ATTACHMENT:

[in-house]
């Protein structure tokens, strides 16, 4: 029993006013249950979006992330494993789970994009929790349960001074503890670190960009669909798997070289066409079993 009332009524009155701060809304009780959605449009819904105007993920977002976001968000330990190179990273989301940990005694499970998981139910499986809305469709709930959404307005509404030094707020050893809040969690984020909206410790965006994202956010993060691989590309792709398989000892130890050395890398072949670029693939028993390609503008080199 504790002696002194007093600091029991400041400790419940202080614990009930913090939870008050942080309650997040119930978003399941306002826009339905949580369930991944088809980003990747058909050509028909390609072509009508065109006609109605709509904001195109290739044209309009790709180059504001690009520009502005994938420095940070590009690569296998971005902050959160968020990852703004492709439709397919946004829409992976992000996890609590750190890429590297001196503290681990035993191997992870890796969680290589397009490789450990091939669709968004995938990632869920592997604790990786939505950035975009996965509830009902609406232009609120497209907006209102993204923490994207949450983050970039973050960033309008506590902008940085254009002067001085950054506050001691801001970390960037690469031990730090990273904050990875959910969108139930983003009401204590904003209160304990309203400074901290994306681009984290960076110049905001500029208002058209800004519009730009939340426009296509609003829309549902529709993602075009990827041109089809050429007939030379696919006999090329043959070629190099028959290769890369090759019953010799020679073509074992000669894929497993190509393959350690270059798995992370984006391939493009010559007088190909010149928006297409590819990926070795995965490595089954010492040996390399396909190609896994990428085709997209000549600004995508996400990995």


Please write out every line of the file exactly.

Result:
[in-house]
């Protein structure tokens, strides 16, 4: 029993006013249950979006992330494993789970994009929790349960001074503890670190960009669909798997070289066409079993 009332009524009155701060809304009780959605449009819904105007993920977002976001968000330990190179990273989301940990005694499970998981139910499986809305469709709930959404307005509404030094707020050893809040969690984020909206410790965006994202956010993060691989590309792709398989000892130890050395890398072949670029693939028993390609503008080199 504790002696002194007093600091029991400041400790419940202080614990009930913090939870008050942080309650997040119930978003399941306002826009339905949580369930991944088809980003990747058909050509028909390609072509009508065109006609109605709509904001195109290739044209309009790709180059504001690009520009502005994938420095940070590009690569296998971005902050959160968020990852703004492709439709397919946004829409992976992000996890609590750190890429590297001196503290681990035993191997992870890796969680290589397009490789450990091939669709968004995938990632869920592997604790990786939505950035975009996965509830009902609406232009609120497209907006209102993204923490994207949450983050970039973050960033309008506590902008940085254009002067001085950054506050001691801001970390960037690469031990730090990273904050990875959910969108139930983003009401204590904003209160304990309203400074901290994306681009984290960076110049905001500029208002058209800004519009730009939340426009296509609003829309549902529709993602075009990827041109089809050429007939030379696919006999090329043959070629190099028959290769890369090759019953010799020679073509074992000669894929497993190509393959350690270059798995992370984006391939493009010559007088190909010149928006297409590819990926070795995965490595089954010492040996390399396909190609896994990428085709997209000549600004995508996400990995």